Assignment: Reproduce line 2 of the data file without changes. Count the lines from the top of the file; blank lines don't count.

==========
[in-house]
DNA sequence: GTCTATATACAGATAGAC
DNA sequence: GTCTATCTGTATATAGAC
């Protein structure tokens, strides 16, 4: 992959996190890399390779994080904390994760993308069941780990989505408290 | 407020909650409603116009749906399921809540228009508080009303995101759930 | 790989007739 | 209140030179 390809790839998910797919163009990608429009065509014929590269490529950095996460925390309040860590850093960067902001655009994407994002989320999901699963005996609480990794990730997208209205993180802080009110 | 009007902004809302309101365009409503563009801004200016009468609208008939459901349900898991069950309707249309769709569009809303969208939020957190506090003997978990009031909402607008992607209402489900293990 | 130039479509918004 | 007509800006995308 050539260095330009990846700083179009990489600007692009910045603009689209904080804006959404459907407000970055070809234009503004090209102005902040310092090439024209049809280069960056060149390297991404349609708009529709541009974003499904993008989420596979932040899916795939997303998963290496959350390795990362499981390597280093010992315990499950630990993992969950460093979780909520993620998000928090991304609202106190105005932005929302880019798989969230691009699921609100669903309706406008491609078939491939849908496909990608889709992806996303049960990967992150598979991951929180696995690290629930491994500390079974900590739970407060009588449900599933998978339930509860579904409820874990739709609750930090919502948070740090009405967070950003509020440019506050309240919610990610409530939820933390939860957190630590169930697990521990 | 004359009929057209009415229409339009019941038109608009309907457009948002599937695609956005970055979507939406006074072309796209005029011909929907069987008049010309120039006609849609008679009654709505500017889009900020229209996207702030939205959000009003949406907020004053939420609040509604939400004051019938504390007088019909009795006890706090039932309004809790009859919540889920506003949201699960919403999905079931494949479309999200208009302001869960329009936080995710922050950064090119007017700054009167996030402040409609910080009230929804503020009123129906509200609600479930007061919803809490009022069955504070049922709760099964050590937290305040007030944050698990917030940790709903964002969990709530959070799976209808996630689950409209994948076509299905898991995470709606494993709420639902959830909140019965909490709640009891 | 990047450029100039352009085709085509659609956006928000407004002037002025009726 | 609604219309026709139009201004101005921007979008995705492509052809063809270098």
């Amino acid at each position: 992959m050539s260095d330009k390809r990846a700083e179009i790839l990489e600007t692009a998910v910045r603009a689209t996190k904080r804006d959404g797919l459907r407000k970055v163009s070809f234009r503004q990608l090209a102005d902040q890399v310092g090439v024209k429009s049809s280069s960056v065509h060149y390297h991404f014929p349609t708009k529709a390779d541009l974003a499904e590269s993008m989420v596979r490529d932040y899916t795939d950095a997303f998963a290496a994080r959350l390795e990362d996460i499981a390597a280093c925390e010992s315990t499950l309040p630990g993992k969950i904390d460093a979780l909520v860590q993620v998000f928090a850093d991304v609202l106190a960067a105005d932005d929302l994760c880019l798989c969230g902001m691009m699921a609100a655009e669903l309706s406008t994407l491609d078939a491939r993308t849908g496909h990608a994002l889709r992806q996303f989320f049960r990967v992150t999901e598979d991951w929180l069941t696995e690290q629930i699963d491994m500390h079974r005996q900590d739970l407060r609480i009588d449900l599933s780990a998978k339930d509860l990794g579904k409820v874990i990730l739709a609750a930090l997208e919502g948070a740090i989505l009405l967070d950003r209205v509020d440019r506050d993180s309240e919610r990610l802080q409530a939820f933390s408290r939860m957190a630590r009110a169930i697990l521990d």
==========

DNA sequence: GTCTATATACAGATAGAC